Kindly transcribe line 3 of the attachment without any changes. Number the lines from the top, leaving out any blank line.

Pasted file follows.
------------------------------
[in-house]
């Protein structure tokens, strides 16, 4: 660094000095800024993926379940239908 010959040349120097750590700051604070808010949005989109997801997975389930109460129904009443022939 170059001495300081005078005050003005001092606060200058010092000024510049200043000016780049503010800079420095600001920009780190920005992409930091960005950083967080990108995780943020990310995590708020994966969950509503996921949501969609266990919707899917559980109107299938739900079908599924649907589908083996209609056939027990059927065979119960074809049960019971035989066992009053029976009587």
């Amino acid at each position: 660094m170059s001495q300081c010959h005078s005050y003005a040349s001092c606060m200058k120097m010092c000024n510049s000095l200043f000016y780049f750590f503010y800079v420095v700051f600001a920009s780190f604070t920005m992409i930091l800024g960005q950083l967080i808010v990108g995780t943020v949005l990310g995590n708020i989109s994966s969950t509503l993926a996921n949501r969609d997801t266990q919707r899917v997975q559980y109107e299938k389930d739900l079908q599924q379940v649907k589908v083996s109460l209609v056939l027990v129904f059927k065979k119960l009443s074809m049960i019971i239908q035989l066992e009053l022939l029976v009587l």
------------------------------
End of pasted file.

């Amino acid at each position: 660094m170059s001495q300081c010959h005078s005050y003005a040349s001092c606060m200058k120097m010092c000024n510049s000095l200043f000016y780049f750590f503010y800079v420095v700051f600001a920009s780190f604070t920005m992409i930091l800024g960005q950083l967080i808010v990108g995780t943020v949005l990310g995590n708020i989109s994966s969950t509503l993926a996921n949501r969609d997801t266990q919707r899917v997975q559980y109107e299938k389930d739900l079908q599924q379940v649907k589908v083996s109460l209609v056939l027990v129904f059927k065979k119960l009443s074809m049960i019971i239908q035989l066992e009053l022939l029976v009587l």